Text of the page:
That’s why it’s tough to favor any team because of the of its regular-season bullpen. The Red Sox team that won 108 games is different than the team they are fielding now. The same holds true for the Astros.
For Astros fans, the outlook is grim. Why? Because they don’t understand. They forget that their team limped home after being swept at Yankee Stadium last year, one game from elimination. Given that perspective, things are just unsettled – not desperate.
Another Early Exit
Once again, I was dismayed when the Astros lifted Dallas Keuchel after five innings of work. Sure, he was not at his best. He had no strikeouts and two walks after five innings. But he had only thrown 84 pitches, and he had retired the last six batters he faced. If he had been able to pitch one more inning, the whole parade of relievers could have changed.
What seems to be missing from pitching theory these days is the idea of going along. It all boils down to contingency planning.
You ask your pitcher how he feels. If he tells you he’s good to go, you ask the catcher. If neither equivocates, you send him back out there. But just in case, you have a lefty and a righthander going along in the bullpen.
Those relievers usually get up and start throwing lightly during the commercial break. They have plenty of time to get “almost ready.” But they don’t extend themselves until someone gets on base.
If a hitter gets on, one or both start throwing harder. The lefty knows which hitter he will come in against, and so does the righthander. If you send a guy out there you’re concerned about, and he falters, you can switch almost immediately.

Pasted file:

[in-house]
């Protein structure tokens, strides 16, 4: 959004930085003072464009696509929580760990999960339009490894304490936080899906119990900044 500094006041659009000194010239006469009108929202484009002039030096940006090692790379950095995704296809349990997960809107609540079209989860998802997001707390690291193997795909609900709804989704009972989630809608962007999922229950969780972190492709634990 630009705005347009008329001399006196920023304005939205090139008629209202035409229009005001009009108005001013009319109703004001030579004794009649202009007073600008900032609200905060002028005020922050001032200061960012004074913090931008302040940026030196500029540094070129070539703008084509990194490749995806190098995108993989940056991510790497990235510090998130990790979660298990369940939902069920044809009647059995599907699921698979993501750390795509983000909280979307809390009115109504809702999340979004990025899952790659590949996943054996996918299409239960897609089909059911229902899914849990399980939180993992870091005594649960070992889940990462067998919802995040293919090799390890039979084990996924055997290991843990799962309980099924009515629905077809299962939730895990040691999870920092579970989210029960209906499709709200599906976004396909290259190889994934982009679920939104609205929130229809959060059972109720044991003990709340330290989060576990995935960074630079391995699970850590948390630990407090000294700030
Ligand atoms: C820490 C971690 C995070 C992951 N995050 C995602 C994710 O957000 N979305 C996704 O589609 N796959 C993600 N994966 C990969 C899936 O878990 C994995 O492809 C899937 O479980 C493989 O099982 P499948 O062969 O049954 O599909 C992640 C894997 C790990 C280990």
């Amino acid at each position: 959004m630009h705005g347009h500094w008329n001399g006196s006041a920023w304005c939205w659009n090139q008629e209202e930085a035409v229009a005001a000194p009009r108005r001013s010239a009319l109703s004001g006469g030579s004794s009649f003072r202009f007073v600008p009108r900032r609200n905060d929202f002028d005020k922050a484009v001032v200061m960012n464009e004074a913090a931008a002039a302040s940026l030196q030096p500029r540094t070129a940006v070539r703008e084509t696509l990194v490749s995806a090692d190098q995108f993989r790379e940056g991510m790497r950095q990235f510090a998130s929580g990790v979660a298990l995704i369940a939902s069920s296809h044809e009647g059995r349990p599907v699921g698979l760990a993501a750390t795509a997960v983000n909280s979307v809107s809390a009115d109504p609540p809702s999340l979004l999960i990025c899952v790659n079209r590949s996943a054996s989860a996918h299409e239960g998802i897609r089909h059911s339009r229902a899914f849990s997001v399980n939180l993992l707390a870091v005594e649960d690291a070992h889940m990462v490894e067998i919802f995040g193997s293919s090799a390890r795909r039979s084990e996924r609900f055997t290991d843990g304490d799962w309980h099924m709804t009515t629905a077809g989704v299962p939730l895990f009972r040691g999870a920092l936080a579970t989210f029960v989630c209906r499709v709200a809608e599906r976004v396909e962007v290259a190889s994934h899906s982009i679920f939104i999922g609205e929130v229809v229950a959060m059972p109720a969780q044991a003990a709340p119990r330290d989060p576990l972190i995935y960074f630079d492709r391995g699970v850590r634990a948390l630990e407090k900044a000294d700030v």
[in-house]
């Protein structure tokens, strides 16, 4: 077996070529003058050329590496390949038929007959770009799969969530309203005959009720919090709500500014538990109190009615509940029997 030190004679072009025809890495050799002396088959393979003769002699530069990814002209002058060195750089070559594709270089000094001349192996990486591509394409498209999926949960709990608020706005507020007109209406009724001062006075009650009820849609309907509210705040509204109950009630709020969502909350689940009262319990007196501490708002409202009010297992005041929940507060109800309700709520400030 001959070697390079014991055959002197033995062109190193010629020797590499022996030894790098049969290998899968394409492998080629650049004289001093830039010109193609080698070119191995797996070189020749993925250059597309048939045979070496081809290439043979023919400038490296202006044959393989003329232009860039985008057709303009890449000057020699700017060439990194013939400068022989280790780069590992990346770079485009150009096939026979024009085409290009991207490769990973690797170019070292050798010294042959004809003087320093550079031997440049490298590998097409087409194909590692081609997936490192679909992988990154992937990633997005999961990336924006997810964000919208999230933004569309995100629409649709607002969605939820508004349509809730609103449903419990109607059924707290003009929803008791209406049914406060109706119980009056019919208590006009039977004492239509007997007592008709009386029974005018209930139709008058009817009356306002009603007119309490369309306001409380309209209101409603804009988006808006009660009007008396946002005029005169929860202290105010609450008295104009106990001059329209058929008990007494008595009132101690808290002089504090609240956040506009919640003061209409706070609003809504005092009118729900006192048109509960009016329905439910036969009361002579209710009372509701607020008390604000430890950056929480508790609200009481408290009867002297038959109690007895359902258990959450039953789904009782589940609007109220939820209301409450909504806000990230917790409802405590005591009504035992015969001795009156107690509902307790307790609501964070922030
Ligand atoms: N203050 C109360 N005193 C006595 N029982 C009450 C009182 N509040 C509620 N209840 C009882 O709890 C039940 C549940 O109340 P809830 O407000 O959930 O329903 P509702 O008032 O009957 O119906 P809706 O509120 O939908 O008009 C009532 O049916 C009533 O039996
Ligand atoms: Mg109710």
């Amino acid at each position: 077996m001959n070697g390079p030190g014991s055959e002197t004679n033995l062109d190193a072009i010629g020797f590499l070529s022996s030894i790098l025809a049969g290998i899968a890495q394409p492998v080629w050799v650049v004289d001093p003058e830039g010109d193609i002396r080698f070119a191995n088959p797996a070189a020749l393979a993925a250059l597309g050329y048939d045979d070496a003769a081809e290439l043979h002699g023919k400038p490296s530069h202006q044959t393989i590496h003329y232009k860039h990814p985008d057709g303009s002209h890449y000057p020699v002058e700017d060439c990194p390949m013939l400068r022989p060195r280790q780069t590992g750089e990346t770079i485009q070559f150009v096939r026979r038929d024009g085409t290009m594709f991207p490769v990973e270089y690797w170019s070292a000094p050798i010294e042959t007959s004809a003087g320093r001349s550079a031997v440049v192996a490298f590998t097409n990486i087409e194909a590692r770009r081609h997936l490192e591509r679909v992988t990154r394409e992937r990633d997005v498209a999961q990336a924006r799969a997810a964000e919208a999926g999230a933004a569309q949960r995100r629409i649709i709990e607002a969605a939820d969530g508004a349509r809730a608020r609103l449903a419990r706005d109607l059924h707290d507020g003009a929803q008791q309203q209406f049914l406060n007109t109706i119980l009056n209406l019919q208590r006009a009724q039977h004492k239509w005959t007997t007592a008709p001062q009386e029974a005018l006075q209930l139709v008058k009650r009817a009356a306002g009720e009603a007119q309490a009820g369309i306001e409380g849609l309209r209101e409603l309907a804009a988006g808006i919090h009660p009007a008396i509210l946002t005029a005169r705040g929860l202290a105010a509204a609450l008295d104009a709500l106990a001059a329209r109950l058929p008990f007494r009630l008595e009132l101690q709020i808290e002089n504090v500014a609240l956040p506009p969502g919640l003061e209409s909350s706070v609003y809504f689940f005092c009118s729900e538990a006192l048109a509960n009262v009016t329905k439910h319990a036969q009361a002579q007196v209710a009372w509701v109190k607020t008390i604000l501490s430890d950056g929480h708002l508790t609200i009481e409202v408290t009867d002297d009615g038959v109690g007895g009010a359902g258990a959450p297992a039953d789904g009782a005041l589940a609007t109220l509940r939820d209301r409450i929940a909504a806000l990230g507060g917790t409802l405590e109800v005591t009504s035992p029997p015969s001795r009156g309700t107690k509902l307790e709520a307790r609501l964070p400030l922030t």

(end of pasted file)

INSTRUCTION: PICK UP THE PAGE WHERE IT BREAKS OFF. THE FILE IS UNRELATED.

But you never know when three hitters will just make outs, even against mediocre stuff. If they do, you gain an inning. For me, the trade-out was often worth it. I had to go the bullpen more often than not — but not always.
And as a pitcher, I remember saying, “I’m losing it, but if they keep making outs, I’m willing to let them.”
Many times, I think a pitching change stimulates the hitting team. Whether or not the starter is tired isn’t their concern. They just know they haven’t been scoring against him.
Déjà Vu All Over Again
Now that the Red Sox have turned the tables, the Astros must meet the same kind of challenges they overcame last year. They can do it, but they may not. That’s why every team in the playoffs is an underdog in Vegas when the postseason begins.
They’re celebrating now in Red Sox Nation. But they will be concerned if they lose tonight. I’ll be concerned if they play another four-hour game.
The problem with the playoffs is that they aren’t really baseball. The beauty of the playoffs is that anyone can win.
I suppose that’s the beauty of all sports. No matter how many pundits write scripts in advance, the veterans know that the forecasts are all palaver.
Larry Dierker was born September 22, 1946, in Hollywood California. Larry is a former Major League Baseball pitcher, manager, broadcaster, and he is also an accomplished American novelist, blogger, essayist, playwright, motivational speaker, and digital entrepreneur.